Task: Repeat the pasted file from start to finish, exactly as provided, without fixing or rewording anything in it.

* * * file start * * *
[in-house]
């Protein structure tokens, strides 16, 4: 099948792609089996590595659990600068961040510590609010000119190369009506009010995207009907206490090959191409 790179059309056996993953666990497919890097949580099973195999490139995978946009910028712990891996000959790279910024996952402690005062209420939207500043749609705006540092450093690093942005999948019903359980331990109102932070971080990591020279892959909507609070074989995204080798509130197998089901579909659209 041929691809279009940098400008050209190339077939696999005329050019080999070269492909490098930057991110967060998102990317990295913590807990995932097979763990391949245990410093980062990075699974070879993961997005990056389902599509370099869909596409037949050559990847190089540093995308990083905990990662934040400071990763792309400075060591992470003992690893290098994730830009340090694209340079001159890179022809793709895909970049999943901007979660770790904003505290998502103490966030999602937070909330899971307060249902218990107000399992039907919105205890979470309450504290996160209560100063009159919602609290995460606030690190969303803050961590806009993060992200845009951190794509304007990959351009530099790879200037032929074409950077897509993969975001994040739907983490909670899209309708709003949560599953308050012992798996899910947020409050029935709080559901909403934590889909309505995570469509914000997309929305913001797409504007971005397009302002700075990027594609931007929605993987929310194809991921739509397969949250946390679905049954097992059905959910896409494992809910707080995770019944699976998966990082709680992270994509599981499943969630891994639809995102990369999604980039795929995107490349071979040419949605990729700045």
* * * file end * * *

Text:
[in-house]
């Protein structure tokens, strides 16, 4: 099948792609089996590595659990600068961040510590609010000119190369009506009010995207009907206490090959191409 790179059309056996993953666990497919890097949580099973195999490139995978946009910028712990891996000959790279910024996952402690005062209420939207500043749609705006540092450093690093942005999948019903359980331990109102932070971080990591020279892959909507609070074989995204080798509130197998089901579909659209 041929691809279009940098400008050209190339077939696999005329050019080999070269492909490098930057991110967060998102990317990295913590807990995932097979763990391949245990410093980062990075699974070879993961997005990056389902599509370099869909596409037949050559990847190089540093995308990083905990990662934040400071990763792309400075060591992470003992690893290098994730830009340090694209340079001159890179022809793709895909970049999943901007979660770790904003505290998502103490966030999602937070909330899971307060249902218990107000399992039907919105205890979470309450504290996160209560100063009159919602609290995460606030690190969303803050961590806009993060992200845009951190794509304007990959351009530099790879200037032929074409950077897509993969975001994040739907983490909670899209309708709003949560599953308050012992798996899910947020409050029935709080559901909403934590889909309505995570469509914000997309929305913001797409504007971005397009302002700075990027594609931007929605993987929310194809991921739509397969949250946390679905049954097992059905959910896409494992809910707080995770019944699976998966990082709680992270994509599981499943969630891994639809995102990369999604980039795929995107490349071979040419949605990729700045």